Unearthing Mars 2: The Ancient War Review

In our latest PSVR game review, I have dug into Unearthing Mars 2: The Ancient War (pun intended). It is the sequel to (no surprises) Unearthing Mars and is billed as a fast paced VR First Person Shooter. Having not played the first I was pleasantly surprised by a good looking intro that gave me a backstory and purpose and then a sleek tutorial to get me up to speed on how to play the game.

The intro looks slick and follows on from the previous title.

With some strong PSVR titles released in the last month, like Astro Bot and Firewall Zero Hour, I was looking forward to getting back into my Virtual Reality for some sci-fi blasting!

Released by Winking Skywalker Entertainment a year after the original, Unearthing Mars 2: The Ancient War features Aim Support, a good range of weapons and even time control elements (think Max Payne).

Winking Entertainment previously released Don’t Knock Twice on PSVR, and they are becoming a regular name in the VR universe and they were kind enough to give us a review code. So it’s on with the VR headset, out with my Aim controller and time to get my arse to Mars.

Gameplay

As FPS platforms go, PSVR has had some real highs like Arizona Sunshine and Firewall Zero Hour, and some real (real) lows like Bravo Team. Unearthing Mars 2: The Ancient War comes as the game landscape seems to be improving on PSVR.

The story revolves around fighting an ancient Martian civilization, that existed long before human set up camp on the blue marble next door. You play through the memories of a character that was there the first time round rather than travelling back in time. When it comes to quantum physics  it’s more Assassins Creed than Back to the Future. The original game had mixed game play with only the last few levels as a FPS. Unearthing Mars 2: The Ancient War sticks with the gunplay the whole time.

The red icons appear as you enter bullet time to one-shot kill your foes.

It’s a clever use of the “memory” mechanic as it means that you can’t control the character per se, but choose when to move where they moved before. This is not a game that gives full locomotion control, but does a good job of making you think it is.

In fact it hides it so well that it took me a while to realise this is more of posh wave shooter than a fast paced FPS. As you point your Aim it highlights areas you can move to and depending on what colour the ghost image is depends on how you move; with teleport, fast move or bullet-time, which works really well. As game structure goes, it is standard fare, travel through area, clear minions, face boss and destroy.

But while the waves feel reminiscent of last years VR titles, the boss fights are really good and you can use the move points (mentioned above) at will to avoid its attacks and target vulnerable areas. The scale of the environment is big and some of the bosses are huge.

Game complete and I still don’t know what the story was about.

Graphics

Because its on rails, the PSVR on a standard PS4 can handle everything that Unearthing Mars 2: The Ancient War throws at it. The textures are good and everything moves nicely, although some character popped in with very short notice.

The villain of the game comes to you in flashbacks and at this point the design of the game went downhill. While the rest felt original, this character appears like a ghostly Emperor Zurg, there to taunt you about your attempts at getting through the mission.  VR titles will forgive impeccable graphics  for decent immersion, but I didn’t find a lot of that here. It looks alright but lacks any real sense of atmosphere.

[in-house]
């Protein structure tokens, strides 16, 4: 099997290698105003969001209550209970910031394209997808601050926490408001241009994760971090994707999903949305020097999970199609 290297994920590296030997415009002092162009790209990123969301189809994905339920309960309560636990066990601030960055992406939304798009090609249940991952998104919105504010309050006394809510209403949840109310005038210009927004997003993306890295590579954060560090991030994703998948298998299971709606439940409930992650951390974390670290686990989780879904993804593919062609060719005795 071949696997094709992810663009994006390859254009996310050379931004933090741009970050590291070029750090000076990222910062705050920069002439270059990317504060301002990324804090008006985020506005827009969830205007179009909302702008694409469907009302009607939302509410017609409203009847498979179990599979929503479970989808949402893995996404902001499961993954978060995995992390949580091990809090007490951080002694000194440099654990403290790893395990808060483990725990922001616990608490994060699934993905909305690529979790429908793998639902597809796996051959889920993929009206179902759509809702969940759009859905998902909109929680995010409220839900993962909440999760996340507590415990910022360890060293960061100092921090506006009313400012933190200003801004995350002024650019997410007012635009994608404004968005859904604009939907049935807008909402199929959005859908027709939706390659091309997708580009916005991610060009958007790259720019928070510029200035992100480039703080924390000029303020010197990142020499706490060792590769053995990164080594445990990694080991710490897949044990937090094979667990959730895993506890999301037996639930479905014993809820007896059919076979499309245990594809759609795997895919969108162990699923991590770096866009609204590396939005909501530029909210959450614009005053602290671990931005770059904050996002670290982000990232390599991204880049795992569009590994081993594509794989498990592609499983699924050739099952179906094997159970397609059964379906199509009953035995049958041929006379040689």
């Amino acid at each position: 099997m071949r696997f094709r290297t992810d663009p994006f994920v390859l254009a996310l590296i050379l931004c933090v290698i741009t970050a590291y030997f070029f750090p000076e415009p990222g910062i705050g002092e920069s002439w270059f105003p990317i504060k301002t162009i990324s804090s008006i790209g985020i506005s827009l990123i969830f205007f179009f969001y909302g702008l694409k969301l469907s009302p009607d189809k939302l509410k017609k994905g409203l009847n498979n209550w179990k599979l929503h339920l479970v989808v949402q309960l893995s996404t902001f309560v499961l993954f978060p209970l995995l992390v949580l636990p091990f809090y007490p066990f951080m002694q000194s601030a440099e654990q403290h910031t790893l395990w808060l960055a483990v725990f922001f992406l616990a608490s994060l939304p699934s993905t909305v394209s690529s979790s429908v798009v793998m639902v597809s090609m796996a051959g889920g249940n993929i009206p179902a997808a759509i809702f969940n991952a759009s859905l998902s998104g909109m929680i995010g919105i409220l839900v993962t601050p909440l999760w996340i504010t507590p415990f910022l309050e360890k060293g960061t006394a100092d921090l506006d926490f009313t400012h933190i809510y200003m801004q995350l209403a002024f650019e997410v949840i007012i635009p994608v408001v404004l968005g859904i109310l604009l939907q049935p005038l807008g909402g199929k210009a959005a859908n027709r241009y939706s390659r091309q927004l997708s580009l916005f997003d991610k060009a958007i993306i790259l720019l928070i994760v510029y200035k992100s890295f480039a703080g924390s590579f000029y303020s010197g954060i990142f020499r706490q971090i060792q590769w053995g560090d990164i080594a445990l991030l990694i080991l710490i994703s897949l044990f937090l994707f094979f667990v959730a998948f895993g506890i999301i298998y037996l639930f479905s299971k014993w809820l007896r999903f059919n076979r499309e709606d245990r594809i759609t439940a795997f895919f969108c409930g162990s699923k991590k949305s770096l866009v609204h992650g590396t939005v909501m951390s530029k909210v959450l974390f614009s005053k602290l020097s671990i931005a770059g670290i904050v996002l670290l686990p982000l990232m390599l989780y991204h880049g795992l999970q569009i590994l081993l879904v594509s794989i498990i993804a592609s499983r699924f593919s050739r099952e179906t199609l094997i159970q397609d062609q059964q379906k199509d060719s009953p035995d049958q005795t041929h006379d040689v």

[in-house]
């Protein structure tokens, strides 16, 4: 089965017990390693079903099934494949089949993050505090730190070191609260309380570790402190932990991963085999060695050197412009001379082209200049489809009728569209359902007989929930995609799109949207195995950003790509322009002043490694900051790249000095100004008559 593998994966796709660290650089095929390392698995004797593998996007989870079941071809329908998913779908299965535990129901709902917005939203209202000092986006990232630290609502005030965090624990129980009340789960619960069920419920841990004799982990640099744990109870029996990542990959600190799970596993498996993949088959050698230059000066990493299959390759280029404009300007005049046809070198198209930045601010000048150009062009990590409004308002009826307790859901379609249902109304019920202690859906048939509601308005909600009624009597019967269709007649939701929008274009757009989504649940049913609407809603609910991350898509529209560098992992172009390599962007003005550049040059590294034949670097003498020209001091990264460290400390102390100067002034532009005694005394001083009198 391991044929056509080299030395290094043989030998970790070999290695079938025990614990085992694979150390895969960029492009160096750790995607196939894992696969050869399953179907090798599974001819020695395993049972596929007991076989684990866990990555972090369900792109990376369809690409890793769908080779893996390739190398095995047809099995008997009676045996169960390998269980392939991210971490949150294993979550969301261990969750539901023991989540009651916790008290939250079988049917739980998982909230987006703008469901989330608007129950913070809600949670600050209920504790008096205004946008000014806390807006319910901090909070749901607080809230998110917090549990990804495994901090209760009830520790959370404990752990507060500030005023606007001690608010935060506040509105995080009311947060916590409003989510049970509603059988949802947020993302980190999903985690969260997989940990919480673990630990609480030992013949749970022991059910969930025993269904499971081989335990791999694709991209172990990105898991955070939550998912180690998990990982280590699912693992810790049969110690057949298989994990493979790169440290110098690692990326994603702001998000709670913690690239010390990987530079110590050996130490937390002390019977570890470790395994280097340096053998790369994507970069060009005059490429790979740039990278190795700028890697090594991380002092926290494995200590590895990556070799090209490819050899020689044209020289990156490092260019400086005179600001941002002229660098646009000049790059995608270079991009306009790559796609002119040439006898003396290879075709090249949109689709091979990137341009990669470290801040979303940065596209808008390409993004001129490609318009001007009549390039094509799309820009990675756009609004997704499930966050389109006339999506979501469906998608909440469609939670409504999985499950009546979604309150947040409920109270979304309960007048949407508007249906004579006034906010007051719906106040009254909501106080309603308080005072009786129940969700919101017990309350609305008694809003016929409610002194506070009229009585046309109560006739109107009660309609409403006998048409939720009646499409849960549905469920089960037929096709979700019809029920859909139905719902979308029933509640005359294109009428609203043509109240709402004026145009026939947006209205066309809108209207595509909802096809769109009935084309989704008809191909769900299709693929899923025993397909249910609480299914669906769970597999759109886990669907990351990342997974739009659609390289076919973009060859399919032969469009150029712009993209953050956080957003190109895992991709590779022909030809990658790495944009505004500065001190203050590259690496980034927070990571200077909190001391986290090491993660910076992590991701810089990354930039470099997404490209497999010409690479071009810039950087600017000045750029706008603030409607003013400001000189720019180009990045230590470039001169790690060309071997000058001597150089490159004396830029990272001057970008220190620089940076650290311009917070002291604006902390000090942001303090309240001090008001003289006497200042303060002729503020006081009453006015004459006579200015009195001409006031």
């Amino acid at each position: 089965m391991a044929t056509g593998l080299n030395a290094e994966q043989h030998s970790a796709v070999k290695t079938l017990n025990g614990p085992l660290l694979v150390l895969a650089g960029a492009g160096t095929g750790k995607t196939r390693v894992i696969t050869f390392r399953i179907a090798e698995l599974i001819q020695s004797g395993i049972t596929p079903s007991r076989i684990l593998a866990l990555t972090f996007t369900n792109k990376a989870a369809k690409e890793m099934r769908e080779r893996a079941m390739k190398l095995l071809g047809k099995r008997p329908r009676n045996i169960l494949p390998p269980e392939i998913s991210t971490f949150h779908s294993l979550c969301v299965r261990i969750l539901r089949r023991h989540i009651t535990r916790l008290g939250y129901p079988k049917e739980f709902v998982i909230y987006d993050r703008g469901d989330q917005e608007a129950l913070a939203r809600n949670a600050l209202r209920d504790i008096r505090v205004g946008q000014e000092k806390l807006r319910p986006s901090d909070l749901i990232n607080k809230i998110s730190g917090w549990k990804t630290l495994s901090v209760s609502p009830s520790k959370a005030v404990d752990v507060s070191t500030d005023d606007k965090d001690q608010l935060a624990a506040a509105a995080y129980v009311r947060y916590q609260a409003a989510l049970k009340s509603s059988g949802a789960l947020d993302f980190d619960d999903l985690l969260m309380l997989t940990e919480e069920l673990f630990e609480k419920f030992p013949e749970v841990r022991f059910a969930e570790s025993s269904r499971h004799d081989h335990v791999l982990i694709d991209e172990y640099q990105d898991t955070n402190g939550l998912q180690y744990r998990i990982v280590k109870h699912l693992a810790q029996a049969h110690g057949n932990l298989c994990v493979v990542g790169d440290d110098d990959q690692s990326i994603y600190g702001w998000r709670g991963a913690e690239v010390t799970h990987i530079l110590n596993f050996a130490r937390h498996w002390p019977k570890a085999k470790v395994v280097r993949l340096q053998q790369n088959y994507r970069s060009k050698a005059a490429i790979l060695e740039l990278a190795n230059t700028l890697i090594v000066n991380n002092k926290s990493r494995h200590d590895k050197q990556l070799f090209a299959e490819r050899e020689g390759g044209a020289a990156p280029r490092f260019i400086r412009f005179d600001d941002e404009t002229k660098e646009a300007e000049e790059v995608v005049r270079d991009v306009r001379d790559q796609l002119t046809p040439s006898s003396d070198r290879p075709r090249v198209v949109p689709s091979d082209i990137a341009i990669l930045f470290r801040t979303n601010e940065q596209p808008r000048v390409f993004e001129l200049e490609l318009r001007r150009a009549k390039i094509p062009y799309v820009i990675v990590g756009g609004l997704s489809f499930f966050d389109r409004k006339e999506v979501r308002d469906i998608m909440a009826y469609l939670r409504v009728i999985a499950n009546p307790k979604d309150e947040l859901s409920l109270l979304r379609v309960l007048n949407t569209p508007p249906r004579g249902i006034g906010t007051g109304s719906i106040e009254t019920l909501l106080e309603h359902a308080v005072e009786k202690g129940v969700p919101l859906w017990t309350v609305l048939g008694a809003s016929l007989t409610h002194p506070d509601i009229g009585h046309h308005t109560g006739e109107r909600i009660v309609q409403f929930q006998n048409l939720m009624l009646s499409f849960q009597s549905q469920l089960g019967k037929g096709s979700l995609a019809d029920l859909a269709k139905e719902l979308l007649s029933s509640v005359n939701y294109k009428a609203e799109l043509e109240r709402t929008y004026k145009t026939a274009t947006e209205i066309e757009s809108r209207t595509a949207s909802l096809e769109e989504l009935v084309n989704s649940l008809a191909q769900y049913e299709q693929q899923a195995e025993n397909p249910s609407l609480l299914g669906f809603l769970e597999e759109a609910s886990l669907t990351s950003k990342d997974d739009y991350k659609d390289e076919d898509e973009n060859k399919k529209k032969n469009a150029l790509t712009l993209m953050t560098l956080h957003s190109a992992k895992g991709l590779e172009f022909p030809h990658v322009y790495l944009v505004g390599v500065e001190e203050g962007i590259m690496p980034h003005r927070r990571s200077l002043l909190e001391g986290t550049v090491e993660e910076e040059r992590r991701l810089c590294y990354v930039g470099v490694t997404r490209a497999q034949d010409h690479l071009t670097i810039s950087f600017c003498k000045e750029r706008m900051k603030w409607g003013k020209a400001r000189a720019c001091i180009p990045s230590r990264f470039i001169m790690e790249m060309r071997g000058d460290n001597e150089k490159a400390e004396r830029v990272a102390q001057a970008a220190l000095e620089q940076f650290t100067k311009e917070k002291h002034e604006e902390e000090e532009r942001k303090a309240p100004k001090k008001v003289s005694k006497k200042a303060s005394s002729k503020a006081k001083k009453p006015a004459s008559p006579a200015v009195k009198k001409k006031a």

The developers of Unearthing Mars 2: The Ancient War have gone with a “floating gun” approach to the protagonist so no looking down to see how you look. Again, that tends to take some of the reality out of it.

It’s fine, I brought him a drink first

Audio

In Unearthing Mars 2: The Ancient War the sounds attached to the use of Aim controller are good and correlate to each of the six guns you can equip, sound effects in general are relevant, well placed and well synced. The creepy voice over memories don’t interfere and you can hurry them along if they get boring.There is music, but it’s standard background arcade shooter music, the pace picks up when it has to but it doesn’t add any substance to the game

Longevity

Unearthing Mars 2: The Ancient War has ten missions so it will take a few hours to play through. There is no decision making or route decisions so you’ll probably play it once. If you are a trophy hunter, there is no Platinum available so I didn’t find myself wanting to go back and beat each boss in one go, just to get a medal. The game moves along at a good pace and is fun to play. But it didn’t make me want to come back for more and once you get the hang of the games rhythm, it can be completed in 2-3 hours.

Sun’s out, Guns out.

Conclusion

Unearthing Mars 2: The Ancient War is a standard VR-FPS wrapped up in a pretty good skin, with teleport movement to distract you from the fact it feels like a wave shooter. It looks good and sounds alright but it lacks any atmosphere and the story has no sense of gravity. It was fun to play, but death in the game came with a sense of relief and I found myself wanting to play titles with a bit more to them.

With PSVR starting to grow its catalogue of decent titles, games like Unearthing Mars 2 struggle to stand proud among them. But the development and look of the game make me confident that the devs could deliver something great in the future. But for me, this ain’t it.

Disclaimer: We were given a review code in order to provide this review.

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